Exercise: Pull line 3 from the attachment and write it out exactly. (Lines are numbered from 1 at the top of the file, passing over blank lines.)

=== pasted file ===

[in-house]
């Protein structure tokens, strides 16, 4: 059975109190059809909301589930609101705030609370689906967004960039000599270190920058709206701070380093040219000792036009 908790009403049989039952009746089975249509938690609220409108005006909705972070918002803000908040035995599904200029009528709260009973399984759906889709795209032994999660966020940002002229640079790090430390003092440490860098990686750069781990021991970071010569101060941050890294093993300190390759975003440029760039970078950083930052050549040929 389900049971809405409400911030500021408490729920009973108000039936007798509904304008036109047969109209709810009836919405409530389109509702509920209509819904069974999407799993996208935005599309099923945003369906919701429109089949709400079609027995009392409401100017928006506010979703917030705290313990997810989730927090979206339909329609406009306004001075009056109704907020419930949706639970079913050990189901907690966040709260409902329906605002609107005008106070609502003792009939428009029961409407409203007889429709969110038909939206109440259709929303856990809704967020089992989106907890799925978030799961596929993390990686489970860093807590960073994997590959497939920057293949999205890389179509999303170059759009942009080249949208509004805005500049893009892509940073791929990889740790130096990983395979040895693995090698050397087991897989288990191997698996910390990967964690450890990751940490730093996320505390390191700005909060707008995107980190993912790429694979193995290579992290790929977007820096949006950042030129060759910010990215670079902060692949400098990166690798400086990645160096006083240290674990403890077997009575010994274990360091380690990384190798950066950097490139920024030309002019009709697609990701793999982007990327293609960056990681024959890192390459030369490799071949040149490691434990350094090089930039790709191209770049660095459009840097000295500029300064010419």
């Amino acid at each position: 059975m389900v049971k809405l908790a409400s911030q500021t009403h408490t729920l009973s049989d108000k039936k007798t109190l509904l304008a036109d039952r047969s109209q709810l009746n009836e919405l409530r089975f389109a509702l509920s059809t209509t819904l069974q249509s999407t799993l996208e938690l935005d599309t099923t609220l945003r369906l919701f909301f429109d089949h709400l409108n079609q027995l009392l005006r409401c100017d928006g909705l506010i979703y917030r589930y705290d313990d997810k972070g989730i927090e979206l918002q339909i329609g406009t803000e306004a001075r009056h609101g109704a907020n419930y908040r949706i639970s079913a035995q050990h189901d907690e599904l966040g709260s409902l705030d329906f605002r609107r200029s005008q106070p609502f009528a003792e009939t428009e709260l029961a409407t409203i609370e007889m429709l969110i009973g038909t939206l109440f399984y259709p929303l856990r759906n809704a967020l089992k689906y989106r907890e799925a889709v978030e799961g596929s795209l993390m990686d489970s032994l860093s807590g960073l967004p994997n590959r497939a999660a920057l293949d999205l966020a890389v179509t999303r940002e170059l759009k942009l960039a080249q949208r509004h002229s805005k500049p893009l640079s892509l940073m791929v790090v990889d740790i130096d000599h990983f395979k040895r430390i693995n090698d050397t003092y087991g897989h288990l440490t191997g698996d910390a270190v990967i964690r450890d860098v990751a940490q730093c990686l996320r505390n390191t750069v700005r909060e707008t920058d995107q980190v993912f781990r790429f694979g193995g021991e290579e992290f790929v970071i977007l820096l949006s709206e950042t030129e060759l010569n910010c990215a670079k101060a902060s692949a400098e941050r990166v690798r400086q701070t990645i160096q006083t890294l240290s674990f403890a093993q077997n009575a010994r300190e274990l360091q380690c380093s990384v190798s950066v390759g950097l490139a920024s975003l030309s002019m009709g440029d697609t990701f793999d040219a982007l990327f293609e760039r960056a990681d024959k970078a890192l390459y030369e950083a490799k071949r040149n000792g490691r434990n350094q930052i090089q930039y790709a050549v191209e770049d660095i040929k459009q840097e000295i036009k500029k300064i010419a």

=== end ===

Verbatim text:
């Amino acid at each position: 059975m389900v049971k809405l908790a409400s911030q500021t009403h408490t729920l009973s049989d108000k039936k007798t109190l509904l304008a036109d039952r047969s109209q709810l009746n009836e919405l409530r089975f389109a509702l509920s059809t209509t819904l069974q249509s999407t799993l996208e938690l935005d599309t099923t609220l945003r369906l919701f909301f429109d089949h709400l409108n079609q027995l009392l005006r409401c100017d928006g909705l506010i979703y917030r589930y705290d313990d997810k972070g989730i927090e979206l918002q339909i329609g406009t803000e306004a001075r009056h609101g109704a907020n419930y908040r949706i639970s079913a035995q050990h189901d907690e599904l966040g709260s409902l705030d329906f605002r609107r200029s005008q106070p609502f009528a003792e009939t428009e709260l029961a409407t409203i609370e007889m429709l969110i009973g038909t939206l109440f399984y259709p929303l856990r759906n809704a967020l089992k689906y989106r907890e799925a889709v978030e799961g596929s795209l993390m990686d489970s032994l860093s807590g960073l967004p994997n590959r497939a999660a920057l293949d999205l966020a890389v179509t999303r940002e170059l759009k942009l960039a080249q949208r509004h002229s805005k500049p893009l640079s892509l940073m791929v790090v990889d740790i130096d000599h990983f395979k040895r430390i693995n090698d050397t003092y087991g897989h288990l440490t191997g698996d910390a270190v990967i964690r450890d860098v990751a940490q730093c990686l996320r505390n390191t750069v700005r909060e707008t920058d995107q980190v993912f781990r790429f694979g193995g021991e290579e992290f790929v970071i977007l820096l949006s709206e950042t030129e060759l010569n910010c990215a670079k101060a902060s692949a400098e941050r990166v690798r400086q701070t990645i160096q006083t890294l240290s674990f403890a093993q077997n009575a010994r300190e274990l360091q380690c380093s990384v190798s950066v390759g950097l490139a920024s975003l030309s002019m009709g440029d697609t990701f793999d040219a982007l990327f293609e760039r960056a990681d024959k970078a890192l390459y030369e950083a490799k071949r040149n000792g490691r434990n350094q930052i090089q930039y790709a050549v191209e770049d660095i040929k459009q840097e000295i036009k500029k300064i010419a």